Thursday, July 12, 2012

Barrack-Jones – The Mikado Proper

Barrack-Jones back on the job after what’s been a truly topsy-turvy week on the Brisbane theatre scene.

By the end of it I do believe it was only the foyer bar holding me up, and that wouldn’t be the first time let me tell you.

I think it’s time to polish off Opera Queensland’s The Mikado, which looks set to do business that would have made dear old Richard D’Oyly Carte   proud.

I reckon that young Gilfedder Eugene – would have made a terrific Victorian patter man and challenger to Fred SullivanSully’s brother – who was one of the top comic performers of his age.

Poor old Fred died at the age of 40 leaving behind a wife and eight kids, but Sully did the right thing and looked after them all.

I digress.

Although young Gilfedder as Ko-Ko added a few contemporary references to his Little List song and there were plenty of other modern asides – such as the Wandering Minstrel Nanki-Poo  - Dominic Walsh – flogging CDs of his work it doesn’t matter.

The Mikado was never really grounded in the era in which it was created – it premiered in the winter of ’85 – and little to do with the real Japan.

Although Victorian Londoners were fascinated with the country – which was just reveling itself to the world – Sully used all that exotic stuff as a vehicle to send-up the Pommy establishment.

There were all sorts of stories about how  Gilly got the idea for the Mikado, including being inspired by a Japanese sword in his study and some oriental community in Knightsbridge, but really it was all about keeping Sully on side.

As I said earlier, both men were getting to the end of the tether and Sully had already knocked back one suggested scenario because it had too much magic in it.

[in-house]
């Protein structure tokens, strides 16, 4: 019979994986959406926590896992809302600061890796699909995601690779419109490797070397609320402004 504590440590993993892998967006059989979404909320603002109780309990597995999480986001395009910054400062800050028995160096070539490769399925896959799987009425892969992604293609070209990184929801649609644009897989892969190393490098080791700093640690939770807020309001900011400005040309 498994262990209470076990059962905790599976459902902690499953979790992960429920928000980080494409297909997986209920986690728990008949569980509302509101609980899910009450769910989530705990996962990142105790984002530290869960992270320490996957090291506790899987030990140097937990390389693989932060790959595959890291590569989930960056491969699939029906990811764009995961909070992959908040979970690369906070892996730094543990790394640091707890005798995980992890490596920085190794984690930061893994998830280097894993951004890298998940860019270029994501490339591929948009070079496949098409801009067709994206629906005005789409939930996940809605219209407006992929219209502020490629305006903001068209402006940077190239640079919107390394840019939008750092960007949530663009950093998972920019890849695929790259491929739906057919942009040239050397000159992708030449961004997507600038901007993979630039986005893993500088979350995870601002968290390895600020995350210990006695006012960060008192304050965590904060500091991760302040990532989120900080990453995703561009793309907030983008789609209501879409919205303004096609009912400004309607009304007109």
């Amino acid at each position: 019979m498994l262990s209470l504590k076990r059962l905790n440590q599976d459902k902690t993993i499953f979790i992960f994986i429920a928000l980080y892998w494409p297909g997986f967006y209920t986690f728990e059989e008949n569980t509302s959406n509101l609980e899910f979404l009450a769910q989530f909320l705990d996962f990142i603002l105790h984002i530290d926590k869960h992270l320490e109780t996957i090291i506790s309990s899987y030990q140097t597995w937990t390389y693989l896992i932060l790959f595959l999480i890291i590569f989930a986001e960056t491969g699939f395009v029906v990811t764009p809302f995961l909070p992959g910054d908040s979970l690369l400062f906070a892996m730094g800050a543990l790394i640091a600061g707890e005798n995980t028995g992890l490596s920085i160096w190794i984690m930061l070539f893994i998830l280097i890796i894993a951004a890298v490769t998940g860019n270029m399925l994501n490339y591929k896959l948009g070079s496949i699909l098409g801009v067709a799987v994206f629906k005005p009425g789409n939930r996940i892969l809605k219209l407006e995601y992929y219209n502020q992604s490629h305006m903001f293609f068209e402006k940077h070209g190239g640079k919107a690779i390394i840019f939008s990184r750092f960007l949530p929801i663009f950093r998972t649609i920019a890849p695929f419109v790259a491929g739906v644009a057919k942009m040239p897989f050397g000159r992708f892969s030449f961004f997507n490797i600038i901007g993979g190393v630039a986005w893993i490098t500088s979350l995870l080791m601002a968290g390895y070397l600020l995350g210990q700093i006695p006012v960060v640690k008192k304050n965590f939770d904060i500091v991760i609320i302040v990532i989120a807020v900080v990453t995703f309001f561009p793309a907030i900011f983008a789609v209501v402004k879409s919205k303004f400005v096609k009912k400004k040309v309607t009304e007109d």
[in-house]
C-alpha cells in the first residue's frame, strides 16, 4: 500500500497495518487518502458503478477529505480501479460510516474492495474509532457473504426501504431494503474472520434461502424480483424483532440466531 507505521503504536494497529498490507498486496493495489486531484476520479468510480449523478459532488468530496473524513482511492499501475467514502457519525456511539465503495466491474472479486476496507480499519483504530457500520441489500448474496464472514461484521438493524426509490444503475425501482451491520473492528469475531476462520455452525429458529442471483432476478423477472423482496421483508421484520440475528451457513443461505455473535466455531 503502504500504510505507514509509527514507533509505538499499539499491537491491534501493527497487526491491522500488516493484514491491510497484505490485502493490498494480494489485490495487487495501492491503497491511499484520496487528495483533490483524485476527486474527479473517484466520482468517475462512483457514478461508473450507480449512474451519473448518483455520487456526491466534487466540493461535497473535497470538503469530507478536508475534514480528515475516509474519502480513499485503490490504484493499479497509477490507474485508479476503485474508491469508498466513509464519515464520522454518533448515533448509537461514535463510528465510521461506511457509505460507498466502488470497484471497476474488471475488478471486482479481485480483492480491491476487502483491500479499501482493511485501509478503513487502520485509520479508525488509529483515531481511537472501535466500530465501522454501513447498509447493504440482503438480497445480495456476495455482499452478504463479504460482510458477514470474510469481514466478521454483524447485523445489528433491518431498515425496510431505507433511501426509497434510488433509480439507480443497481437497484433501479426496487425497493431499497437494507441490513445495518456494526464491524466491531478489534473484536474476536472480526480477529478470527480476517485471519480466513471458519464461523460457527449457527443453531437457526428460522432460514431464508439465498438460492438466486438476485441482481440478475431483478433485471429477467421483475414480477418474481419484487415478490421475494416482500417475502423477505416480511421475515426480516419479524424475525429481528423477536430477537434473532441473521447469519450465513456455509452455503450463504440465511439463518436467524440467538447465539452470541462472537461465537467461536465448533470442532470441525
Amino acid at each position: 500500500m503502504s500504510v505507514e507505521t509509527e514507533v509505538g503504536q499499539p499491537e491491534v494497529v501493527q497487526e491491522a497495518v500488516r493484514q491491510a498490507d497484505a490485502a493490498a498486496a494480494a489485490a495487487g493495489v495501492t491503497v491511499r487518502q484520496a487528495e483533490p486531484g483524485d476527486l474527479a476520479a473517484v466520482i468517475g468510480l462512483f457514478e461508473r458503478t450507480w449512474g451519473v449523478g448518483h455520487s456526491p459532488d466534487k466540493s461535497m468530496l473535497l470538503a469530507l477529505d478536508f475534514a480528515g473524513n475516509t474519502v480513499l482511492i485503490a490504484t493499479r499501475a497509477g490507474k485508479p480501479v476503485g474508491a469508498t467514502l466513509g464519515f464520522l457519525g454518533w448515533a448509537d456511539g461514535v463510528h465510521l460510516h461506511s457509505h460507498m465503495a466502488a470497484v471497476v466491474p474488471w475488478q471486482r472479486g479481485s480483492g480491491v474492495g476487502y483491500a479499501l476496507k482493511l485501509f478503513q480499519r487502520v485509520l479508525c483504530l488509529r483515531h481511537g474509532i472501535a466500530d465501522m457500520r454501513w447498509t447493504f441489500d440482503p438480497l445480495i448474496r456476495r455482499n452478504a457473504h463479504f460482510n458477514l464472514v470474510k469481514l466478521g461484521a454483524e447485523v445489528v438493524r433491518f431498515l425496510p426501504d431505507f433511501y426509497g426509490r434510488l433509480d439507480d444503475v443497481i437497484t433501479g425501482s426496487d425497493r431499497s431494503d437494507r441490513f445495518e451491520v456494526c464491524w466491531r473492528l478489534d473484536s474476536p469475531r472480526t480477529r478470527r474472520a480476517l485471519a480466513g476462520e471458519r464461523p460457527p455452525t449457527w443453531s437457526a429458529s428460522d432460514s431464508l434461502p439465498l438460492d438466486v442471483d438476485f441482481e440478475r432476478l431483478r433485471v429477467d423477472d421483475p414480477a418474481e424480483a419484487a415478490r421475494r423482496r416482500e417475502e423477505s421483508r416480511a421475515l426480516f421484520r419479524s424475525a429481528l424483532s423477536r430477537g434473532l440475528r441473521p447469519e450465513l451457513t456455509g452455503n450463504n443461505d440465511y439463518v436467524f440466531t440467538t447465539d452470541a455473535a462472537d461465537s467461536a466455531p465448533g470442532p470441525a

The Mikado is really a nonsense story about a Lord high executioner who has no one to execute, a love sick boy called Nanki- Poo and three little maids who are dangerously close to being what the Yanks call jail bait.

The virtue of young girls was a cause for some concern at the time as the age of constant had been raised from 13 to 16 in the autumn of ‘85 in a bid to stop the terrible traffic in child prostitution.

Look, I love a pretty young ankle – don’t get me wrong – but I do have one or two morals and a line in the sand which I keep a sharp eye on.

Anyway, this modern director fellow Stuart Maunder (AM would you believe. Is that when he gets out of bed I wonder? ) has obviously had a lot of fun with it.

The production is fast furious and a hoot to boot.

It wasn’t Gilly & Sully’s last opera or even their last successful one – that was The Grand Duke and The Gondoliers respectively – but the relationship was as strained as a constipated elephant.

I said I’d tell about the dreadful carpet row which all took place some years later didn’t I?

Well, as you probably know,  all the Gilly & Sully operas were known as The Savoy Operas because that was the boys’ own theatre, where they were premiered.

 Their producer D’Oyly Carte reckoned new carpets were needed and Sully was on his side because  Carte had promised to stage his serious opera, Ivanhoe, but Gilly thought it a waste of money.

There were other financial rows and one thing led to another as a simple disagreement became a serious of blazing rows worthy of the great fire of London.

Anyway, it wasn’t long after that The Grand Duke flopped and the boys decided to give it away.

They’d created 14 operettas.

The last interesting anecdote from the Gilly & Sully story is the way poor old Gilly – who created all those fabulous topsy-turvy stories - died.

It was in the spring of ’11 when 74-year-old Gilly was giving swimming lessons to two charming young local lasses.

One of them, 17-year- old Ruby Preece got into a spot of trouble and so the gallant scribe dived in to save her and promptly died of a heart attack.

Such is death.

The macabre, but amusing, twist is that when Ruby grew-up she went into bat for the other side if you get my drift.

I said Barrack-Jones had a line in the sand but nothing about being PC.

Ha, ha, ha.

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